The Underground Railroad in Franklin County

Because of its location on the Mason-Dixon line Franklin County was intimately involved with both pro- and anti-slavery forces. Slaves who escaped would travel to Franklin County via the Underground Railroad and receive shelter there. The mountainous terrain made it particularly attractive, as well as the presence of substantial free black communities in Chambersburg, Greencastle, and Mercersburg. Several local people, white and black, are known to have maintained "stations." They included Henry Watson, a free black barber in Chambersburg, Hiram Wertz of Quincy, and the Shockey family, neighbors of Wertz. Others included the free black Coles family, and Michael Buck.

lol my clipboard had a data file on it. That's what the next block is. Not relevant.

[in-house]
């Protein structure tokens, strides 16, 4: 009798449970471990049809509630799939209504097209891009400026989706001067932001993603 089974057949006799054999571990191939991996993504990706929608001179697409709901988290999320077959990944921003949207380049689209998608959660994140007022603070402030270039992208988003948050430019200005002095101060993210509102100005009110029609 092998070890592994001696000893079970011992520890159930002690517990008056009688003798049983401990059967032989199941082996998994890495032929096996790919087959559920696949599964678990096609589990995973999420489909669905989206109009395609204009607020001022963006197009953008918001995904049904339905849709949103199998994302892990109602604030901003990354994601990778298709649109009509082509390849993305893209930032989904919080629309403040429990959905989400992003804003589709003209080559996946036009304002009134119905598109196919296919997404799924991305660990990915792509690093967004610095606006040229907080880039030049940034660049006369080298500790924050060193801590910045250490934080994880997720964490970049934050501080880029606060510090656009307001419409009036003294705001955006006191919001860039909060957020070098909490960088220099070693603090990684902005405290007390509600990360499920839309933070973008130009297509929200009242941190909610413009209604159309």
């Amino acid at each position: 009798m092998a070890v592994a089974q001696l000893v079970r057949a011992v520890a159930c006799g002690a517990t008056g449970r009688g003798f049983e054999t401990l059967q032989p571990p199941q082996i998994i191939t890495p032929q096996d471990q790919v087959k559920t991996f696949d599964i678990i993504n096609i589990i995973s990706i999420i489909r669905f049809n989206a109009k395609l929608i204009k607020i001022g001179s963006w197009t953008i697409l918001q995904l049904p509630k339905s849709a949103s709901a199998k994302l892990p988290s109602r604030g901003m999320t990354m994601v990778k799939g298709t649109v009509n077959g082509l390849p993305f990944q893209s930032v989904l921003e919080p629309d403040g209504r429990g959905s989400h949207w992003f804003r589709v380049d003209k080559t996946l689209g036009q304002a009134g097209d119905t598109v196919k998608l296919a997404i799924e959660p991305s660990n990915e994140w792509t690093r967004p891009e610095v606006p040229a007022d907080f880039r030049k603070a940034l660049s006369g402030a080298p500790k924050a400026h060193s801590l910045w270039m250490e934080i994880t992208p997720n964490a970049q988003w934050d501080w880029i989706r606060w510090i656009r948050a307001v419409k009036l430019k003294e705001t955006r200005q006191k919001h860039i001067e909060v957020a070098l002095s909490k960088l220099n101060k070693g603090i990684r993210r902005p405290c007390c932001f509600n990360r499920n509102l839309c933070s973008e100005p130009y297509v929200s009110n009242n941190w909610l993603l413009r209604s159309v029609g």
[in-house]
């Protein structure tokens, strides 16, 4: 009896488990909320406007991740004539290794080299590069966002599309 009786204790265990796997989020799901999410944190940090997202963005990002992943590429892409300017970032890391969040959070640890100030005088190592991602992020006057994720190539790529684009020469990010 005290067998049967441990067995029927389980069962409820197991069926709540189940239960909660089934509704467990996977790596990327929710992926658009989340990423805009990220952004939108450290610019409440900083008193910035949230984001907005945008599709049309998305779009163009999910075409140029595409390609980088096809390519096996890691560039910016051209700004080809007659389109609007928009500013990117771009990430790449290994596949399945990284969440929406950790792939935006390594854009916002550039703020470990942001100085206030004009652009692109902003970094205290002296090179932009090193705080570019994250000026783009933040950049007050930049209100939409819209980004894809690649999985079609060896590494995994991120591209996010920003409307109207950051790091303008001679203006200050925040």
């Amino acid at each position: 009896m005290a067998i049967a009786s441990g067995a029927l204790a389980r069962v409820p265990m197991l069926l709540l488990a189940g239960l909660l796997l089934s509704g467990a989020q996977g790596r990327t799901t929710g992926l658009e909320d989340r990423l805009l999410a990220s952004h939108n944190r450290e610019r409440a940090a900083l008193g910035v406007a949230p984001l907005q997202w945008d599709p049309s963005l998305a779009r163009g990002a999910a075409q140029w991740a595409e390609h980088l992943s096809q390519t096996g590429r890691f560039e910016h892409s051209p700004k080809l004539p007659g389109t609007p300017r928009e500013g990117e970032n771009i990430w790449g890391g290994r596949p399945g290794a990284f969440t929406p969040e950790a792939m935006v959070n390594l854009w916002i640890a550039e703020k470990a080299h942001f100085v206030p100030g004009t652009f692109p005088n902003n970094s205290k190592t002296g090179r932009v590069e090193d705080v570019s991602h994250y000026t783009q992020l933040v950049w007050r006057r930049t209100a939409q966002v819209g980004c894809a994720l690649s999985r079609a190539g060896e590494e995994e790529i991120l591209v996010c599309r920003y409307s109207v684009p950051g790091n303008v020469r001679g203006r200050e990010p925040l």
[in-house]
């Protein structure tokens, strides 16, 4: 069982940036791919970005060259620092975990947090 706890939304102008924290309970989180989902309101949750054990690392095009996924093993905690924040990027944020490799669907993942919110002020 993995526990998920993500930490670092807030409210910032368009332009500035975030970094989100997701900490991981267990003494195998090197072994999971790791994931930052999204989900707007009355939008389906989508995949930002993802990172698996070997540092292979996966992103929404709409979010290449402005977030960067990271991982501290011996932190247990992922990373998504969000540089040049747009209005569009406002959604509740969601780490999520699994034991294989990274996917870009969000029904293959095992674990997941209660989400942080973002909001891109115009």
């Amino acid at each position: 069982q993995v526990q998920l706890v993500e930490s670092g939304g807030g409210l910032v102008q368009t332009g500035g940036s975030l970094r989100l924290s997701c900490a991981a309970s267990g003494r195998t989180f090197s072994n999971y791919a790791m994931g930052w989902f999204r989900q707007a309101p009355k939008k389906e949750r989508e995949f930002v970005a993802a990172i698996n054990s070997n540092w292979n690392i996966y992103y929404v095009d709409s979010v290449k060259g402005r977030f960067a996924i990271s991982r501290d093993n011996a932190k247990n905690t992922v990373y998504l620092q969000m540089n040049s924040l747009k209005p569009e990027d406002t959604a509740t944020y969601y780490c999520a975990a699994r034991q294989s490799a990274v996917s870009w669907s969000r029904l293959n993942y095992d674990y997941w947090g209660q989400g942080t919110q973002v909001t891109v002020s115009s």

(Recent controversy has helped to rekindle interest in ferreting out Franklin County's role as a station for the famed Underground Railroad, which smuggled Southern slaves to freedom during the Civil War era. The county's role is undisputed but murky, and even today historians are still...

...Tracing the tracks to freedom.)

At the same time, several slave hunters were operating in the county as well. The men who captured two of the John Brown conspirators, Dan Logan and Claggett Fitzhugh of Quincy, were reputed to be slave catchers by profession.

During the 1870s, William Still, a free black active in anti-slavery activities in Philadelphia, compiled a history of the Underground Railroad. His book, The Underground Railroad, was composed of the stories of scores of slaves who had escaped and made their way to the offices of the Anti-Slavery Office and Vigilant Committee in Philadelphia. There many of the escapees were given assistance in reaching safety in Canada. The three episodes listed below describe slaves whose escape routes led them through Chambersburg.

Burning of Chambersburg

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